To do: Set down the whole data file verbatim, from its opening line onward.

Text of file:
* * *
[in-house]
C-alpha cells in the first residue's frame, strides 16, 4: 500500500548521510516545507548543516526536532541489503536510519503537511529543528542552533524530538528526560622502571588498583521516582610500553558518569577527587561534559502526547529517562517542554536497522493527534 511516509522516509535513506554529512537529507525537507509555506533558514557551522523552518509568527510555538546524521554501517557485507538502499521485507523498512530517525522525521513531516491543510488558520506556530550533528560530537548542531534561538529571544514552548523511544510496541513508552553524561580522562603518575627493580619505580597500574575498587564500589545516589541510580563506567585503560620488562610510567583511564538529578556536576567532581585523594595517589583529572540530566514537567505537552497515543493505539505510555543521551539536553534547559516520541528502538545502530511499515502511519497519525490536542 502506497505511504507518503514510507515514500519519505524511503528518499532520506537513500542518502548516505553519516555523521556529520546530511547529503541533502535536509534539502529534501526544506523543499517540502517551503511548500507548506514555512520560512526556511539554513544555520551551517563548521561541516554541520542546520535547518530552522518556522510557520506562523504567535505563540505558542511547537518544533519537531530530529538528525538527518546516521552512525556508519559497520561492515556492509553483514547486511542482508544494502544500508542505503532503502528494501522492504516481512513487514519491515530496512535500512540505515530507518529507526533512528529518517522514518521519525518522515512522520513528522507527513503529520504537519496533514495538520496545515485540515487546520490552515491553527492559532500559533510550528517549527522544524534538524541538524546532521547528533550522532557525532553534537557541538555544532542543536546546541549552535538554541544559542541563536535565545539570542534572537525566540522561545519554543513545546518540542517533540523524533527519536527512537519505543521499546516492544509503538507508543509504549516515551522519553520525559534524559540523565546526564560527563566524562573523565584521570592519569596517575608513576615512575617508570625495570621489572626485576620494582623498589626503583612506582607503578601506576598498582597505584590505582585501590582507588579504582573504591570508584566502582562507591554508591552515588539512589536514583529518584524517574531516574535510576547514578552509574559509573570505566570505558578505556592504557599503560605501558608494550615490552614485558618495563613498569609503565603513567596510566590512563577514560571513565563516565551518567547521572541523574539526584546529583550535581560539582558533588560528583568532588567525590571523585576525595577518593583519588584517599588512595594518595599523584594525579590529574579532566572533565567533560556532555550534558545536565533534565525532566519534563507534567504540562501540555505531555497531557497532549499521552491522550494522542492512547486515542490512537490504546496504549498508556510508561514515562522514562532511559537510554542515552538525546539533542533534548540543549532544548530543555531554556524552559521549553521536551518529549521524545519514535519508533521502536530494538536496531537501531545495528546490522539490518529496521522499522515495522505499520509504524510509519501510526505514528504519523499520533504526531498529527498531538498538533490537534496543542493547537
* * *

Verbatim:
[in-house]
C-alpha cells in the first residue's frame, strides 16, 4: 500500500548521510516545507548543516526536532541489503536510519503537511529543528542552533524530538528526560622502571588498583521516582610500553558518569577527587561534559502526547529517562517542554536497522493527534 511516509522516509535513506554529512537529507525537507509555506533558514557551522523552518509568527510555538546524521554501517557485507538502499521485507523498512530517525522525521513531516491543510488558520506556530550533528560530537548542531534561538529571544514552548523511544510496541513508552553524561580522562603518575627493580619505580597500574575498587564500589545516589541510580563506567585503560620488562610510567583511564538529578556536576567532581585523594595517589583529572540530566514537567505537552497515543493505539505510555543521551539536553534547559516520541528502538545502530511499515502511519497519525490536542 502506497505511504507518503514510507515514500519519505524511503528518499532520506537513500542518502548516505553519516555523521556529520546530511547529503541533502535536509534539502529534501526544506523543499517540502517551503511548500507548506514555512520560512526556511539554513544555520551551517563548521561541516554541520542546520535547518530552522518556522510557520506562523504567535505563540505558542511547537518544533519537531530530529538528525538527518546516521552512525556508519559497520561492515556492509553483514547486511542482508544494502544500508542505503532503502528494501522492504516481512513487514519491515530496512535500512540505515530507518529507526533512528529518517522514518521519525518522515512522520513528522507527513503529520504537519496533514495538520496545515485540515487546520490552515491553527492559532500559533510550528517549527522544524534538524541538524546532521547528533550522532557525532553534537557541538555544532542543536546546541549552535538554541544559542541563536535565545539570542534572537525566540522561545519554543513545546518540542517533540523524533527519536527512537519505543521499546516492544509503538507508543509504549516515551522519553520525559534524559540523565546526564560527563566524562573523565584521570592519569596517575608513576615512575617508570625495570621489572626485576620494582623498589626503583612506582607503578601506576598498582597505584590505582585501590582507588579504582573504591570508584566502582562507591554508591552515588539512589536514583529518584524517574531516574535510576547514578552509574559509573570505566570505558578505556592504557599503560605501558608494550615490552614485558618495563613498569609503565603513567596510566590512563577514560571513565563516565551518567547521572541523574539526584546529583550535581560539582558533588560528583568532588567525590571523585576525595577518593583519588584517599588512595594518595599523584594525579590529574579532566572533565567533560556532555550534558545536565533534565525532566519534563507534567504540562501540555505531555497531557497532549499521552491522550494522542492512547486515542490512537490504546496504549498508556510508561514515562522514562532511559537510554542515552538525546539533542533534548540543549532544548530543555531554556524552559521549553521536551518529549521524545519514535519508533521502536530494538536496531537501531545495528546490522539490518529496521522499522515495522505499520509504524510509519501510526505514528504519523499520533504526531498529527498531538498538533490537534496543542493547537